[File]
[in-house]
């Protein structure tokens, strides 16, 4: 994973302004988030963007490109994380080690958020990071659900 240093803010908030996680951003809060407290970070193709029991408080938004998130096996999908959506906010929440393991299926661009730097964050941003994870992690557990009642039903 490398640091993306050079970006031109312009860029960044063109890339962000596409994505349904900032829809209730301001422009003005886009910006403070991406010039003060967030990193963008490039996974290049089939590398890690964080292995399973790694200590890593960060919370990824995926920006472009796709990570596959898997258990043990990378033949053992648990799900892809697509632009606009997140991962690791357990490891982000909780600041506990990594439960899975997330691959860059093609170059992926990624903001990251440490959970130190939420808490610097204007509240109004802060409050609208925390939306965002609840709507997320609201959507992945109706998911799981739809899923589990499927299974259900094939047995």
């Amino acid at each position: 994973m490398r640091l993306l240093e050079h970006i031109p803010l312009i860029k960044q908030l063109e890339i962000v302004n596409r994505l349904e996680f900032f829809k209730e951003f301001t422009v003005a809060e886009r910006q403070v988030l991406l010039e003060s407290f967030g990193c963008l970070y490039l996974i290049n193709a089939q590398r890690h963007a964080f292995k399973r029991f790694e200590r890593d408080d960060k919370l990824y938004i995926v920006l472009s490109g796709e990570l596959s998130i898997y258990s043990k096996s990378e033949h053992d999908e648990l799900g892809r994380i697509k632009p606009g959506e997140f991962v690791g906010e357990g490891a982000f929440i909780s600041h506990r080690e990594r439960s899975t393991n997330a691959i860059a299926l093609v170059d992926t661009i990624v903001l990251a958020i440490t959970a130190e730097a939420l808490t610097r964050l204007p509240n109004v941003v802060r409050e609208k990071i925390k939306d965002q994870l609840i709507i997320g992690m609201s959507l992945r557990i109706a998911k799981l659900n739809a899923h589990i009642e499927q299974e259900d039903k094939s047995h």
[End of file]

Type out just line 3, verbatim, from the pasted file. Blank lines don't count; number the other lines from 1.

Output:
């Amino acid at each position: 994973m490398r640091l993306l240093e050079h970006i031109p803010l312009i860029k960044q908030l063109e890339i962000v302004n596409r994505l349904e996680f900032f829809k209730e951003f301001t422009v003005a809060e886009r910006q403070v988030l991406l010039e003060s407290f967030g990193c963008l970070y490039l996974i290049n193709a089939q590398r890690h963007a964080f292995k399973r029991f790694e200590r890593d408080d960060k919370l990824y938004i995926v920006l472009s490109g796709e990570l596959s998130i898997y258990s043990k096996s990378e033949h053992d999908e648990l799900g892809r994380i697509k632009p606009g959506e997140f991962v690791g906010e357990g490891a982000f929440i909780s600041h506990r080690e990594r439960s899975t393991n997330a691959i860059a299926l093609v170059d992926t661009i990624v903001l990251a958020i440490t959970a130190e730097a939420l808490t610097r964050l204007p509240n109004v941003v802060r409050e609208k990071i925390k939306d965002q994870l609840i709507i997320g992690m609201s959507l992945r557990i109706a998911k799981l659900n739809a899923h589990i009642e499927q299974e259900d039903k094939s047995h």